In most instances, whenever we sit down to read a book of the Bible, the author is familiar to us. When we read Exodus, we know that Moses wrote it, and are aware of his life’s story and impact. The same could be said of Ezra, Nehemiah, Peter, John, or Paul. But when we turn to the Gospel of Mark, we may not be entirely aware of who Mark was, and why he is important. However, his story offers a beautiful depiction of how the Christian life is filled with second chances and forgiveness.
Mark is first mentioned by name in the book of Acts. After God saves Peter from imprisonment, Peter seeks refuge at, “the house of Mary, the mother of John whose other name was Mark” (Acts 12:12). Only thirteen verses later, in verse 35, we see Barnabas and Paul bring (John) Mark along with them on their missionary journey throughout Antioch and various other countries. The missionary journey eventually concludes, and we pick up these three men again in Acts 15:36-41. And here we see what became of Mark. At the end of their journey, Barnabas wants to bring Mark with them again on their second trip, but “Paul thought it best not to take with them [Mark] who had withdrawn from them in Pamphylia and had not gone with them to the work” (v.38). We do not know exactly what happened, but the idea is that somewhere along the way in Pamphylia, Mark got cold feet, lazy, scared, or perhaps discouraged, and abandoned the ministry work being conducted. This action was strong enough to leave a heavy impact on Paul so much that he wanted nothing to do with him anymore. Paul even separates with Barnabas after this argument on whether or not to bring him back into the ministry. And that is where we stop hearing about Mark for a long while.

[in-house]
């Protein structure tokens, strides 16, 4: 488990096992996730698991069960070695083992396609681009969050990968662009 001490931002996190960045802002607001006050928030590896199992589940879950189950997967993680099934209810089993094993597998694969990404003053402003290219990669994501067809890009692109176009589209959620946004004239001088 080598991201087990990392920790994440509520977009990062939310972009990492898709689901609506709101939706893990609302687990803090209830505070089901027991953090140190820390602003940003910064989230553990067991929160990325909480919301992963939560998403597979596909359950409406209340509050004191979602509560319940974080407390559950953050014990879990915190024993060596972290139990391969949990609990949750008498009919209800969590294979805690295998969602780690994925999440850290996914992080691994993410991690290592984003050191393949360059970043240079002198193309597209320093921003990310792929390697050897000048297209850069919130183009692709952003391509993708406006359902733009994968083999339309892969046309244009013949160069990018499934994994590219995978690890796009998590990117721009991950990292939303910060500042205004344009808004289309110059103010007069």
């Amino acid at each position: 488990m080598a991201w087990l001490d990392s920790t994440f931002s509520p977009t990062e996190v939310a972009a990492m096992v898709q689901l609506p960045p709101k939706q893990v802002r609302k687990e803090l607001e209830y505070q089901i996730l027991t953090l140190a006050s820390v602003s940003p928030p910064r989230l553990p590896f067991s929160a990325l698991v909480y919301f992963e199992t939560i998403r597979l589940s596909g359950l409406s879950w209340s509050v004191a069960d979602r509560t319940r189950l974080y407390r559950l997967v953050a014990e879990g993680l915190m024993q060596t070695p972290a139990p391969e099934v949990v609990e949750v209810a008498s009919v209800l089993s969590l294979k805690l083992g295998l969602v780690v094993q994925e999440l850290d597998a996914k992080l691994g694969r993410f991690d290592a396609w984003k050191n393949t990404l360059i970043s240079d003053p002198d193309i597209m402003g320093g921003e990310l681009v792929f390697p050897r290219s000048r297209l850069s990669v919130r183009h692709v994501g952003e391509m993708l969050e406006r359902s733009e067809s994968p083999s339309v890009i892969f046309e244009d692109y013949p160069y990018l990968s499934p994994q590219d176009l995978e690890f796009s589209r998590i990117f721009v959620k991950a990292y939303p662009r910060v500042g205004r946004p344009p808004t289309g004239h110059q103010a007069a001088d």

However, flip over to 2 Timothy 4:11. Much later in life, Paul tells Timothy, his young friend to, “get Mark and bring him with you, because he is helpful to me in my ministry.” It seems that later on down the road, Mark begins to minister again. His work becomes prosperous enough that Paul, who once wanted nothing to do with Mark, now wishes to see him again because he knows Mark will be useful for the ministry work. Isn’t that encouraging to see? That even though Mark failed at one point in his life, God helped and carried him back, and still used his gifts! And now, thousands of years later, we are reading his gospel.
Although we do not see much of Mark in the Bible, the lesson that we can learn from him is incredibly encouraging. Even though we mess up and fail, God is never done with us. We are never useless in God’s eyes, and He will use us for His kingdom’s work. No one is too far gone to be used for the kingdom of God.